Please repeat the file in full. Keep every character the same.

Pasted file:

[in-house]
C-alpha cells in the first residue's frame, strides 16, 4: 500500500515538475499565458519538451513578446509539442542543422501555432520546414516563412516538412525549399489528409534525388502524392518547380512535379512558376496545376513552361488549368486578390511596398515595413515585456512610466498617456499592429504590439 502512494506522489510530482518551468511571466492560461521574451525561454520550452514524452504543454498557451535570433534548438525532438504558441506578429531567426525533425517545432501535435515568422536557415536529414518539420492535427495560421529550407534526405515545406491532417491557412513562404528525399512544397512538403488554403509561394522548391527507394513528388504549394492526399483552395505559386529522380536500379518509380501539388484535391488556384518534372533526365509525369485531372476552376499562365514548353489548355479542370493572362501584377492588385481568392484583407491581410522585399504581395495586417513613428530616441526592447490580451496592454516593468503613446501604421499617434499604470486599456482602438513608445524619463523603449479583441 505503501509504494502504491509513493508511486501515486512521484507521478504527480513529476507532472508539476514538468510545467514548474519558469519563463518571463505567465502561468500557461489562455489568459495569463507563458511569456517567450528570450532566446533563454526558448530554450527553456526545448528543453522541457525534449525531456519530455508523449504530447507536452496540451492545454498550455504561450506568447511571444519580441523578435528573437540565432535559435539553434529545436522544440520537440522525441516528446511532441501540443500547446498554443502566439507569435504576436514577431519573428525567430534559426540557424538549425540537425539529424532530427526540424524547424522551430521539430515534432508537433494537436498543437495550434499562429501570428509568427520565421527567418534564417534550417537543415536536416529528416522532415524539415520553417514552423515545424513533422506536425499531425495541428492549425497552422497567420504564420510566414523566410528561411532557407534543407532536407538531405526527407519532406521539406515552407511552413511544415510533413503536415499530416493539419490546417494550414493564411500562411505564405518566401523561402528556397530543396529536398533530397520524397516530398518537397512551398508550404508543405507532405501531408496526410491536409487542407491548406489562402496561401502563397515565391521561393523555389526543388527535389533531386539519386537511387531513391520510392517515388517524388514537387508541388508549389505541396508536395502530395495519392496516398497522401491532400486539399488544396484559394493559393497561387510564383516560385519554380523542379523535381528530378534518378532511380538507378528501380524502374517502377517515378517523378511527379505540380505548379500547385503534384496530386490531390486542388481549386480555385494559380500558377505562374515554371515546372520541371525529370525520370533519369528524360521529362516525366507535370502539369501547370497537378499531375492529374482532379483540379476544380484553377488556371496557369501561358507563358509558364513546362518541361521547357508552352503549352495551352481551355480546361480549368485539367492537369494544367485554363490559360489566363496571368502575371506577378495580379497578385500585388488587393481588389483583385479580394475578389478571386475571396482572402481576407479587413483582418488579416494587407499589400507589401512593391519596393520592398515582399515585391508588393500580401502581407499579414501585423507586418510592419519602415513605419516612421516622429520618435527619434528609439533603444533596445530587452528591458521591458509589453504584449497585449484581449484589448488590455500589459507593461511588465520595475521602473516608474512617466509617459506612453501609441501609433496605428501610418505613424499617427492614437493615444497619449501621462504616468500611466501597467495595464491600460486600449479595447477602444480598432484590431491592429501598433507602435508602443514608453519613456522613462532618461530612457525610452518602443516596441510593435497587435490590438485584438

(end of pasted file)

[in-house]
C-alpha cells in the first residue's frame, strides 16, 4: 500500500515538475499565458519538451513578446509539442542543422501555432520546414516563412516538412525549399489528409534525388502524392518547380512535379512558376496545376513552361488549368486578390511596398515595413515585456512610466498617456499592429504590439 502512494506522489510530482518551468511571466492560461521574451525561454520550452514524452504543454498557451535570433534548438525532438504558441506578429531567426525533425517545432501535435515568422536557415536529414518539420492535427495560421529550407534526405515545406491532417491557412513562404528525399512544397512538403488554403509561394522548391527507394513528388504549394492526399483552395505559386529522380536500379518509380501539388484535391488556384518534372533526365509525369485531372476552376499562365514548353489548355479542370493572362501584377492588385481568392484583407491581410522585399504581395495586417513613428530616441526592447490580451496592454516593468503613446501604421499617434499604470486599456482602438513608445524619463523603449479583441 505503501509504494502504491509513493508511486501515486512521484507521478504527480513529476507532472508539476514538468510545467514548474519558469519563463518571463505567465502561468500557461489562455489568459495569463507563458511569456517567450528570450532566446533563454526558448530554450527553456526545448528543453522541457525534449525531456519530455508523449504530447507536452496540451492545454498550455504561450506568447511571444519580441523578435528573437540565432535559435539553434529545436522544440520537440522525441516528446511532441501540443500547446498554443502566439507569435504576436514577431519573428525567430534559426540557424538549425540537425539529424532530427526540424524547424522551430521539430515534432508537433494537436498543437495550434499562429501570428509568427520565421527567418534564417534550417537543415536536416529528416522532415524539415520553417514552423515545424513533422506536425499531425495541428492549425497552422497567420504564420510566414523566410528561411532557407534543407532536407538531405526527407519532406521539406515552407511552413511544415510533413503536415499530416493539419490546417494550414493564411500562411505564405518566401523561402528556397530543396529536398533530397520524397516530398518537397512551398508550404508543405507532405501531408496526410491536409487542407491548406489562402496561401502563397515565391521561393523555389526543388527535389533531386539519386537511387531513391520510392517515388517524388514537387508541388508549389505541396508536395502530395495519392496516398497522401491532400486539399488544396484559394493559393497561387510564383516560385519554380523542379523535381528530378534518378532511380538507378528501380524502374517502377517515378517523378511527379505540380505548379500547385503534384496530386490531390486542388481549386480555385494559380500558377505562374515554371515546372520541371525529370525520370533519369528524360521529362516525366507535370502539369501547370497537378499531375492529374482532379483540379476544380484553377488556371496557369501561358507563358509558364513546362518541361521547357508552352503549352495551352481551355480546361480549368485539367492537369494544367485554363490559360489566363496571368502575371506577378495580379497578385500585388488587393481588389483583385479580394475578389478571386475571396482572402481576407479587413483582418488579416494587407499589400507589401512593391519596393520592398515582399515585391508588393500580401502581407499579414501585423507586418510592419519602415513605419516612421516622429520618435527619434528609439533603444533596445530587452528591458521591458509589453504584449497585449484581449484589448488590455500589459507593461511588465520595475521602473516608474512617466509617459506612453501609441501609433496605428501610418505613424499617427492614437493615444497619449501621462504616468500611466501597467495595464491600460486600449479595447477602444480598432484590431491592429501598433507602435508602443514608453519613456522613462532618461530612457525610452518602443516596441510593435497587435490590438485584438